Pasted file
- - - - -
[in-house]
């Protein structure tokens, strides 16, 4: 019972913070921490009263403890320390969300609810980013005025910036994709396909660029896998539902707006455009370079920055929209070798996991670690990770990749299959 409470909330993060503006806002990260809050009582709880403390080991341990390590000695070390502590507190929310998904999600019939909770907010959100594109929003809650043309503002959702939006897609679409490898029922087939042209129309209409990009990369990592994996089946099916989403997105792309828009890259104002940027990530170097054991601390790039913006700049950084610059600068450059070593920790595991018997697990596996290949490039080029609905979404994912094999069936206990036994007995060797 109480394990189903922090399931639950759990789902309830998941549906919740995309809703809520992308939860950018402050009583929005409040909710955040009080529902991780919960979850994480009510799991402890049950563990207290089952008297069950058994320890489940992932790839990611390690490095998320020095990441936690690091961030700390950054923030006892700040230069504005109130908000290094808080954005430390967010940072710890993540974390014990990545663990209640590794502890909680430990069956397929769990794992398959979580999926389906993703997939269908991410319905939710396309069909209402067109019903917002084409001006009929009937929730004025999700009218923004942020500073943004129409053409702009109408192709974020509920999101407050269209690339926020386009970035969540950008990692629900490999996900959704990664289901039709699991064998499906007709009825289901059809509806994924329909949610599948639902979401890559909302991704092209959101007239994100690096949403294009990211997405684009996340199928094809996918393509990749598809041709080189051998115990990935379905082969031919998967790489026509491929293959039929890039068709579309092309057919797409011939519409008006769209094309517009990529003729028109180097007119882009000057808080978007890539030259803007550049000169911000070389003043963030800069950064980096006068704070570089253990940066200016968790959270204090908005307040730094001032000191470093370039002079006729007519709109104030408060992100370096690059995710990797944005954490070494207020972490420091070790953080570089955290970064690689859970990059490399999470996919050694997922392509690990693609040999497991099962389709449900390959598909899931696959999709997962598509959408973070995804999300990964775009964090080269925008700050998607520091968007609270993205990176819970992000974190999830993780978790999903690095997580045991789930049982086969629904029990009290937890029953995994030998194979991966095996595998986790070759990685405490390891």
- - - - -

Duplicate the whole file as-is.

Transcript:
[in-house]
């Protein structure tokens, strides 16, 4: 019972913070921490009263403890320390969300609810980013005025910036994709396909660029896998539902707006455009370079920055929209070798996991670690990770990749299959 409470909330993060503006806002990260809050009582709880403390080991341990390590000695070390502590507190929310998904999600019939909770907010959100594109929003809650043309503002959702939006897609679409490898029922087939042209129309209409990009990369990592994996089946099916989403997105792309828009890259104002940027990530170097054991601390790039913006700049950084610059600068450059070593920790595991018997697990596996290949490039080029609905979404994912094999069936206990036994007995060797 109480394990189903922090399931639950759990789902309830998941549906919740995309809703809520992308939860950018402050009583929005409040909710955040009080529902991780919960979850994480009510799991402890049950563990207290089952008297069950058994320890489940992932790839990611390690490095998320020095990441936690690091961030700390950054923030006892700040230069504005109130908000290094808080954005430390967010940072710890993540974390014990990545663990209640590794502890909680430990069956397929769990794992398959979580999926389906993703997939269908991410319905939710396309069909209402067109019903917002084409001006009929009937929730004025999700009218923004942020500073943004129409053409702009109408192709974020509920999101407050269209690339926020386009970035969540950008990692629900490999996900959704990664289901039709699991064998499906007709009825289901059809509806994924329909949610599948639902979401890559909302991704092209959101007239994100690096949403294009990211997405684009996340199928094809996918393509990749598809041709080189051998115990990935379905082969031919998967790489026509491929293959039929890039068709579309092309057919797409011939519409008006769209094309517009990529003729028109180097007119882009000057808080978007890539030259803007550049000169911000070389003043963030800069950064980096006068704070570089253990940066200016968790959270204090908005307040730094001032000191470093370039002079006729007519709109104030408060992100370096690059995710990797944005954490070494207020972490420091070790953080570089955290970064690689859970990059490399999470996919050694997922392509690990693609040999497991099962389709449900390959598909899931696959999709997962598509959408973070995804999300990964775009964090080269925008700050998607520091968007609270993205990176819970992000974190999830993780978790999903690095997580045991789930049982086969629904029990009290937890029953995994030998194979991966095996595998986790070759990685405490390891």